One of the other workshops that I attended was the health accord and this related particularly to female athletes and mental fitness. It was noted that particularly for female athletes there were issues around self-belief, respect and how do women inspire in the world of Sport. Paris will be the first Olympics with full gender equality that is: both male and female. There was a general consensus that for women health in sport is incredibly important as it can be like life in a travelling circus and that there is significant psychological distress, anxiety, depression, and performance anxiety and this can relate quite strongly to breast cancer paddlers as they have come from a position of illness and then to be expected to perform at their best may just be too much. What we must do as leaders is navigate the road to well-being. Something that we can look at for future festivals is that there is a mental health area where people can chill out, that we consider people with disorders such as ADHD, OCD etc.


They were two catch cries for me that I came away with from the health accord and they are “to discover yourself, you must first lose yourself.” And that you need to “shut off the circus, get away from the chaos.”


The other impact for me are we up skilling the coaches enough to understand what the athlete is going through.


My biggest impact from this accord was around safeguarding and particularly for women athletes. The issues stem around harassment, abuse, and discrimination. These are all things that I know many have seen in their own crews, we need to be cognisant of these issues. We need to listen to the athlete’s voice. It is important for us to understand what the athlete experiences and I am sure that there needs to be more innovative research in this space away from the laboratory and more about the qualitative, talking directly to those concerned.


Governance is always an area that I am extremely interested in and the Law Accord sessions were interesting around the benefits and challenges of independent and integrity units in international sport. These bring into areas such as law and governance. One area we should be concerned with is athlete manipulation, harassment, and abuse feature strongly.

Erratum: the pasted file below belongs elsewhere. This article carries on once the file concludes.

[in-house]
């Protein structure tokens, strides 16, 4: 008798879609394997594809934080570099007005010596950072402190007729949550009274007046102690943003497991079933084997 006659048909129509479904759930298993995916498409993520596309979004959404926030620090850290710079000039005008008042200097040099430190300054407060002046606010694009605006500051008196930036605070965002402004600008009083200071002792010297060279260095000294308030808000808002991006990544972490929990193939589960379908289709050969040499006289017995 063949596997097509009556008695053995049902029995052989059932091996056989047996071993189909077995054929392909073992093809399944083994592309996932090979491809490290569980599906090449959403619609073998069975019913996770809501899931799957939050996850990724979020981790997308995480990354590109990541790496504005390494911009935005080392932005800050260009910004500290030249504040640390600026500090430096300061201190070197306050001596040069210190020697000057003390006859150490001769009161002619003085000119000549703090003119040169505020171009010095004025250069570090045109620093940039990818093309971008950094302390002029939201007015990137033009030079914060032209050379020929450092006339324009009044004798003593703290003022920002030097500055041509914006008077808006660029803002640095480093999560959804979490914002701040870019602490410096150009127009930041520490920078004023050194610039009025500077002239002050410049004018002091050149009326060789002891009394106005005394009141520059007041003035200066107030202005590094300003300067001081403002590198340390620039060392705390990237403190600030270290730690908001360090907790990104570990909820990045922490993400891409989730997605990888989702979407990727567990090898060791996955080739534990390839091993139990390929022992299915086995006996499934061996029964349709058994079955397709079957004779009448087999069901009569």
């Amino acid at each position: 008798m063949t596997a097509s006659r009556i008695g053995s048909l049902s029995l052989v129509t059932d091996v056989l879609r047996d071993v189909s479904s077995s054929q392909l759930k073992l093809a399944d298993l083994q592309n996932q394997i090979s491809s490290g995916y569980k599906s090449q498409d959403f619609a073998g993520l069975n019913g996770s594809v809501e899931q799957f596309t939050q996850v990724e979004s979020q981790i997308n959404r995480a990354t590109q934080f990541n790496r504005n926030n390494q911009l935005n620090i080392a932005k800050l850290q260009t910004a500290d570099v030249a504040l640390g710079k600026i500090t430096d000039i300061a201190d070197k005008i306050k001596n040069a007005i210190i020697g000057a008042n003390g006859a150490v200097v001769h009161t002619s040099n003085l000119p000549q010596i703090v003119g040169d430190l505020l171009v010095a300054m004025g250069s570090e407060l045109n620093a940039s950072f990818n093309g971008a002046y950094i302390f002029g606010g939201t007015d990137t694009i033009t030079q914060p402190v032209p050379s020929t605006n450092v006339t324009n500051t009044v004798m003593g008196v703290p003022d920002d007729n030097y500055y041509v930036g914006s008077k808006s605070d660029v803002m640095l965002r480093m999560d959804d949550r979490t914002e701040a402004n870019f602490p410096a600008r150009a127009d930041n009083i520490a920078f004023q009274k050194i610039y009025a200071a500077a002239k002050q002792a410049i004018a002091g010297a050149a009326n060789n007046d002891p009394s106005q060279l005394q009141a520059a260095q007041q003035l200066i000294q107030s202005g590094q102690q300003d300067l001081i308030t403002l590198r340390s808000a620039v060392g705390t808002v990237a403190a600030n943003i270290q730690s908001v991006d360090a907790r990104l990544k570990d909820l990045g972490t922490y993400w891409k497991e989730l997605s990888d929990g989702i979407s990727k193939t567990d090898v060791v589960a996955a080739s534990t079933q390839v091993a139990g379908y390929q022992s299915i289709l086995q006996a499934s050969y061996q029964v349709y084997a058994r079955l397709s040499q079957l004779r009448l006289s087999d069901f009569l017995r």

One of the other areas that I found interesting was the City Accord and this looked at how you hold events inside a city. We must be aware that it is more than just an event. We need to be creating a more engaging inclusive event which appeals to fans, the residents, and athletes alike. The term festival came up and how far do we go with that. Thinking about France and 2026, what does that look like? Do we create a legacy of sustainability to lead to the contribution of a strong, diverse economy, whilst ensuring sustainable growth and the retention of the enviable lifestyle that all residents and visitors to that area can continue to enjoy into the future? What does the entertainment inside and outside the venue look like? Is there a lot of activation around? Do we need to think about the cultural elements?


Another area of great interest to me was digitisation. How do we digitise our Sport to make it attractive? Do we build avatars? Do we get involved with AI? Imagine a virtual Dragon Boat race. It is such an interesting field to think about for the future. Professor Andy Miah who was taking this session said, “Once a new technology rolls over you, if you’re not part of the steamroller, you’re part of the road.” I love this because it felt like it captured today’s and tomorrow’s technology potential and the challenges that they compose. If we are fleetfooted enough we can really start to highlight our sport in a quite unique way.


There were many more aspects of SportAccord which excited me but one of those special ones was having a call to a private audience with Dr Raffaele Chiulli to discuss how the AIRSF organisation can help us and this to me was super exciting about where we go and where we move forward. There are so many challenges we face, but there are so many opportunities at the same time.


I am incredibly grateful for this opportunity to have been able to attend this well put together summit.